Before you get any ideas that this handheld adventure game is a collection of weird gravity-based puzzles, take note: Gravity Rush is a surprisingly deep and nuanced game that takes place in a brilliantly realized world the likes of any classic Japanese RPG.
We had the chance to speak with game designer Jon Mak and musician Shaw-Han Liem earlier this summer, to discuss their new game Sound Shapes. While an extremely loud demo of Dyad played behind us, we talked about their process, Mak's hatred of platformers, the game's musical backbone, and much more.
Barely a week has passed and I don’t even remember all the games I just bought. The Steam Summer Sale, the digital download service's most momentous sale where PC games are discounted to massive, nay, ridiculous margins, has come and gone, and gamers could neither contain their excitement nor their wallets. As my email inbox floods with successive “Thank you for your purchase” messages, it becomes increasingly clear that this shit is getting ridiculous.
For some insight on recent Canadian gaming trends, we spoke with Julien Lavoie, the Entertainment Software Association of Canada's director of public relations. We talked about Canadian gamers and video game developers, and also touched on what the recent closures of game studios in Vancouver - notably Radical Entertainment and Rockstar Vancouver - mean for growth of the industry in Canada overall.
Part of what makes me so inclined to try games out is the potential for reward. Nothing warms my nerd heart more than seeing my plans for a game play out with stunning efficiency, and that's something Robot Entertainment has done with their Orcs Must Die! series.
When local activist Stephanie Guthrie chose to call amateur game designer Ben “Bendilin” Spurr to account for his vile, violent game Beat Up Anita Sarkeesian, she didn’t expect to attract the attention of local and national media, the writer and director of The IT Crowd, or the ire of anonymous angry male gamers. But through it all, she stuck to her guns and dragged an ugly but important issue into the spotlight.
There are complicated concepts and there are basic concepts in video games, and the arm space for enjoyment isn’t limited to the numbers of words required to describe how to play them. Shawn McGrath has been working on the new PSN game, Dyad, for several years now. In terms of complexity, Dyad is neither here nor there, but it sure is a trip to somewhere else.
We spoke with Skot Deeming about DPAD 2, a series of game culture events that blend live musical performances with arcade sensibilities and a few actual arcade cabinets to encourage game enthusiasts to embrace new forms of play and interactivity.
Guys – and today, unfortunately, I am speaking to the fellas – we really need to talk. The misogyny and the sexism that’s been slowly seeping into video games and the broader gaming lexicon – it has to stop. Now.
Sorcery for the PlayStation Move offers a truly one-of-a-kind gameplay experience. The game isn't big on features and content but it offers something that few motion based games have: unique, fast-paced, and responsive gameplay.
Home, the latest offering from independent game developer Benjamin Rivers, is amazing, although not for the reasons you’d expect. It's a narrative horror adventure that succeeds because it experiments with story structure in a way that forces you to reconsider the possibilities for interactive storytelling.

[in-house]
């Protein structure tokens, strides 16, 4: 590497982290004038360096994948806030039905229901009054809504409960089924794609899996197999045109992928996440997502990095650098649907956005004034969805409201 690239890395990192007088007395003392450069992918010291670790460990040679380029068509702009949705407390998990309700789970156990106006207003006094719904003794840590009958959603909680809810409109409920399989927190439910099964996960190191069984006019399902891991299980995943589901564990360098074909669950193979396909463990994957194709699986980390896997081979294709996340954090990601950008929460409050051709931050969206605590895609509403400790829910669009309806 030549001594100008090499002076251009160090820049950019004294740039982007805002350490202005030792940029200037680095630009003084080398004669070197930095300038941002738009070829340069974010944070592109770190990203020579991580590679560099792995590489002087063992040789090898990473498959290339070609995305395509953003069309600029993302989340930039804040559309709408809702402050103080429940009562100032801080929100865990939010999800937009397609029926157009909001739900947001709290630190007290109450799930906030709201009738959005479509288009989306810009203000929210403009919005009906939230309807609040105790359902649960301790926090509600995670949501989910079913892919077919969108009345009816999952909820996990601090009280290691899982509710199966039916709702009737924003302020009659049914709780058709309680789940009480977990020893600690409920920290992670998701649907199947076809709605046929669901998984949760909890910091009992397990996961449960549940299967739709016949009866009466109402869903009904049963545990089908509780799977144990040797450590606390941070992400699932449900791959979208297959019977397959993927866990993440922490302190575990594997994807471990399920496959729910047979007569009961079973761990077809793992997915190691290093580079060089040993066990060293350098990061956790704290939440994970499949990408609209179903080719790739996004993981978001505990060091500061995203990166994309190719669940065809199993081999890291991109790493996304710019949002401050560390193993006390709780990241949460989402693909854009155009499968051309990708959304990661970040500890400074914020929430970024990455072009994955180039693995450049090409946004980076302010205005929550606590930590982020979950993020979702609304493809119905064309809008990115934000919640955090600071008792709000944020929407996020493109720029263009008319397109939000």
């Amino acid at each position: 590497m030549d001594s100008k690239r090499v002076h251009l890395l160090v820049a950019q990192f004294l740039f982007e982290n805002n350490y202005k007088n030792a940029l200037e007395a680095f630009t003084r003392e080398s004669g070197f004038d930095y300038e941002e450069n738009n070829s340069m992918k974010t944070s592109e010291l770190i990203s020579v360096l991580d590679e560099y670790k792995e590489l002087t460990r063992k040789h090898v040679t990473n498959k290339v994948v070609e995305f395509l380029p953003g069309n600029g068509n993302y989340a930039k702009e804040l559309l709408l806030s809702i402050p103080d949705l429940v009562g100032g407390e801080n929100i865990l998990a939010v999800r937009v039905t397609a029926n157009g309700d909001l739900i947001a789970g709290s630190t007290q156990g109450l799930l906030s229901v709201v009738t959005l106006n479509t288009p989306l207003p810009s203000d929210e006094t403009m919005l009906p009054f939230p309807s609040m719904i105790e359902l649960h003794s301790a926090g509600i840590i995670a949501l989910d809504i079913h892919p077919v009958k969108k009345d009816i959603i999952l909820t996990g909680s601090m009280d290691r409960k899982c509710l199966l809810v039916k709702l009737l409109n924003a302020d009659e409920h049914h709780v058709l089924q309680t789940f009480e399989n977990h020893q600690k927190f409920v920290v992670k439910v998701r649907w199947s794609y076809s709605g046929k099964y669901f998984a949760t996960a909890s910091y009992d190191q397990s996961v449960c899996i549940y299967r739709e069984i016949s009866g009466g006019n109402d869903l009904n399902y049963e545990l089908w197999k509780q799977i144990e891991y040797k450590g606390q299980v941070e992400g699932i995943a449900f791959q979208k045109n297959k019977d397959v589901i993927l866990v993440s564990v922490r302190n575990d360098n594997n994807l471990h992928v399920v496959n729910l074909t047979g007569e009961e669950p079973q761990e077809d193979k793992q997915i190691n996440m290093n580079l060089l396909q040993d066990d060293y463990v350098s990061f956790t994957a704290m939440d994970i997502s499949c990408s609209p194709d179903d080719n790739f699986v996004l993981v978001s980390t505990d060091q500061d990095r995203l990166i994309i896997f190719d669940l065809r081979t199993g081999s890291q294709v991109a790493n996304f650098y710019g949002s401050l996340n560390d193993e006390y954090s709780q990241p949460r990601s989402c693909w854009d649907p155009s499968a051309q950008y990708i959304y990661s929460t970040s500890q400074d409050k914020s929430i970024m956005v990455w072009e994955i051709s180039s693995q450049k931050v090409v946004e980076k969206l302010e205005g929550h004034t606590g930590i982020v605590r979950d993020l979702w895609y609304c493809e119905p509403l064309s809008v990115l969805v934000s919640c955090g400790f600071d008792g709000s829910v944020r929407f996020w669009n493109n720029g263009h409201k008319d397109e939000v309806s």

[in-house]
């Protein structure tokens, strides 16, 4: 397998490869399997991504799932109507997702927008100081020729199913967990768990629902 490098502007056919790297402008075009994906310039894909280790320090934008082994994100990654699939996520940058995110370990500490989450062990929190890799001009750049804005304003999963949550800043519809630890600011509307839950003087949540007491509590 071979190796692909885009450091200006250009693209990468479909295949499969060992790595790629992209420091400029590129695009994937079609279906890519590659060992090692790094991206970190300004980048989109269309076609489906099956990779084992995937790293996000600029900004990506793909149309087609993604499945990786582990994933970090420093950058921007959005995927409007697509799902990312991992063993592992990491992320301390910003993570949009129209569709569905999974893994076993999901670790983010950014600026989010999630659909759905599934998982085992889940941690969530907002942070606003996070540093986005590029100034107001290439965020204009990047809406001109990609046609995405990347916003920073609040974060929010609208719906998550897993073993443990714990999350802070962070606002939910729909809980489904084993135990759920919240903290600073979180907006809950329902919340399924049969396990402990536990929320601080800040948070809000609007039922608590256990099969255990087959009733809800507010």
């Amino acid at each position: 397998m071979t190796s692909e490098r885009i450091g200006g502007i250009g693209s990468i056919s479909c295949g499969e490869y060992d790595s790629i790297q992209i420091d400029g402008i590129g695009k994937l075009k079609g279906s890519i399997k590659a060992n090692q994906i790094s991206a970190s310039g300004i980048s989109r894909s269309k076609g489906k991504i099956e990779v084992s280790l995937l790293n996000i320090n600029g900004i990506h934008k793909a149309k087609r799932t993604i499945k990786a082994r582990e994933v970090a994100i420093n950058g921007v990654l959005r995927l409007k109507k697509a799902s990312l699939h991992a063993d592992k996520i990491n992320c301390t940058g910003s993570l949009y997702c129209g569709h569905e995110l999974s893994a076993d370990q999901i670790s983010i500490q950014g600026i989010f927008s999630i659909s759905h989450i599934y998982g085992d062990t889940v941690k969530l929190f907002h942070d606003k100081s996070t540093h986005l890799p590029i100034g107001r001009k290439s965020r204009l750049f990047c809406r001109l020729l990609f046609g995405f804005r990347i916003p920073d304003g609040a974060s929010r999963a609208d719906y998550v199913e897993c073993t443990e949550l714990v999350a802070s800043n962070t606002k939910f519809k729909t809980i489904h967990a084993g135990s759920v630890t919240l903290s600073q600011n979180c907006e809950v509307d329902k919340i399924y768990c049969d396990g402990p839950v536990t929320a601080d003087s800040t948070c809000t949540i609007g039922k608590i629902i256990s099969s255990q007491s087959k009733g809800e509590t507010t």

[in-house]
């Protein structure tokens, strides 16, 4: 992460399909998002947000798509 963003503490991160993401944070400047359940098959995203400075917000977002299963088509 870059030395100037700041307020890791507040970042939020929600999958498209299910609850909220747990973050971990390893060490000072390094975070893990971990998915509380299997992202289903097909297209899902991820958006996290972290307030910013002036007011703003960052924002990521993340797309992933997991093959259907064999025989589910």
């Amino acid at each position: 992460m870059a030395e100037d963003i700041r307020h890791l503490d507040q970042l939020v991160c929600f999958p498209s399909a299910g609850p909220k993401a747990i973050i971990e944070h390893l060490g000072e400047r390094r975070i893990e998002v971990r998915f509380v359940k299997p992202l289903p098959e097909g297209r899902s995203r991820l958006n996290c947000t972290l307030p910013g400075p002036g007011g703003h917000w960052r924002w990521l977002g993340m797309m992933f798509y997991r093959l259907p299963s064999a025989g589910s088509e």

As derivative as it is, Ghost Recon: Future Soldier is exceptionally well made, with core mechanics that make for consistently engaging gameplay that runs smoothly in multiple scenarios.
With its pulsing palette of neon streaks of light and adaptive soft-techno soundtrack, Shawn McGrath's Dyad looks a little out-of-place when compared to other Sony offerings such as Starhawk or Resistance: Burning Skies. But its unique flavour and psychedelic presentation are exactly what makes it stand out from the crowd.
We spoke to Benjamin Rivers, the Toronto-based independent comic book artist and game developer, about his upcoming game Home - a new 2D (and two-dollar) horror adventure for the PC that combines atmospheric visuals with intricate decision trees to convince players to scare themselves.
I arrive at Day Two of TOJam. Several individuals have brought sleeping bags and pillows and are sprawled out on the floor in corners and between tables. Nobody regards this as unusual.
We had a chance to talk with Tommy Jacob, Creative Director on Ghost Recon: Future Soldier’s multiplayer, while at the game’s launch event in Toronto. Most of our discussion revolved around Red Storm’s relationship with Special Forces soldiers, how those relationships influenced the game, and the contrasts between a video game and real-world Special Forces tactics.
I had originally intended to write one development diary chronicling my experiences as a first-time game developer at TOJam, but one article simply couldn’t contain everything that happened throughout the weekend. What follows is consequently the first in a three-part series telling the story of Apocalypse Later, a new adventure game about an ineffectual child hellbent on global domination.
Starhawk, from LightBox Interactive and Sony Santa Monica, is an ambitious game that combines several genres in an attempt to create a unique experience for gamers. Unfortunately, Starhawk seems content with stuffing its well-crafted and genre-bending gameplay into a very standard — and safe— game with few surprises and little ingenuity in terms of game modes and game types.